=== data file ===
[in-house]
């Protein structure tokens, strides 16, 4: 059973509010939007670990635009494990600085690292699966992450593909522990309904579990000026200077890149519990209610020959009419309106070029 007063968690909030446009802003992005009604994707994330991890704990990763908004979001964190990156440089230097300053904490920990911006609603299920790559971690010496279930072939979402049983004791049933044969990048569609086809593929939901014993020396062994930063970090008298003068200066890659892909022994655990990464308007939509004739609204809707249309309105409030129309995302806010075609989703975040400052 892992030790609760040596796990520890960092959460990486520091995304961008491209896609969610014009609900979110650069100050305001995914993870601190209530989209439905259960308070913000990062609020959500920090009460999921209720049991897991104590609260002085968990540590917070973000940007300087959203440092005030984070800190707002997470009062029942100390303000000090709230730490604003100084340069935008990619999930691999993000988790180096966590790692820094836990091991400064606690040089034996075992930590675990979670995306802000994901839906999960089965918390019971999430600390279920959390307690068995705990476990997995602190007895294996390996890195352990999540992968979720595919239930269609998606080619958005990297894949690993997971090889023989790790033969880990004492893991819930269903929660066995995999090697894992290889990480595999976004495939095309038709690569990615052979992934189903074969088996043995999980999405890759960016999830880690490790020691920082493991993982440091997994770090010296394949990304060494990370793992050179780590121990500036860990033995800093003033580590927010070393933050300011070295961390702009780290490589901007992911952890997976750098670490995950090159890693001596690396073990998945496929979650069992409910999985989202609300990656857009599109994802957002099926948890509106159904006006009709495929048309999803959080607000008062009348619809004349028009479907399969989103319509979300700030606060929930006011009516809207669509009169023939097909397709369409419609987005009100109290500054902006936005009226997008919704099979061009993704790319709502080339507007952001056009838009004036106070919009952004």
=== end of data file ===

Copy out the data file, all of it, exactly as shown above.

[in-house]
């Protein structure tokens, strides 16, 4: 059973509010939007670990635009494990600085690292699966992450593909522990309904579990000026200077890149519990209610020959009419309106070029 007063968690909030446009802003992005009604994707994330991890704990990763908004979001964190990156440089230097300053904490920990911006609603299920790559971690010496279930072939979402049983004791049933044969990048569609086809593929939901014993020396062994930063970090008298003068200066890659892909022994655990990464308007939509004739609204809707249309309105409030129309995302806010075609989703975040400052 892992030790609760040596796990520890960092959460990486520091995304961008491209896609969610014009609900979110650069100050305001995914993870601190209530989209439905259960308070913000990062609020959500920090009460999921209720049991897991104590609260002085968990540590917070973000940007300087959203440092005030984070800190707002997470009062029942100390303000000090709230730490604003100084340069935008990619999930691999993000988790180096966590790692820094836990091991400064606690040089034996075992930590675990979670995306802000994901839906999960089965918390019971999430600390279920959390307690068995705990476990997995602190007895294996390996890195352990999540992968979720595919239930269609998606080619958005990297894949690993997971090889023989790790033969880990004492893991819930269903929660066995995999090697894992290889990480595999976004495939095309038709690569990615052979992934189903074969088996043995999980999405890759960016999830880690490790020691920082493991993982440091997994770090010296394949990304060494990370793992050179780590121990500036860990033995800093003033580590927010070393933050300011070295961390702009780290490589901007992911952890997976750098670490995950090159890693001596690396073990998945496929979650069992409910999985989202609300990656857009599109994802957002099926948890509106159904006006009709495929048309999803959080607000008062009348619809004349028009479907399969989103319509979300700030606060929930006011009516809207669509009169023939097909397709369409419609987005009100109290500054902006936005009226997008919704099979061009993704790319709502080339507007952001056009838009004036106070919009952004």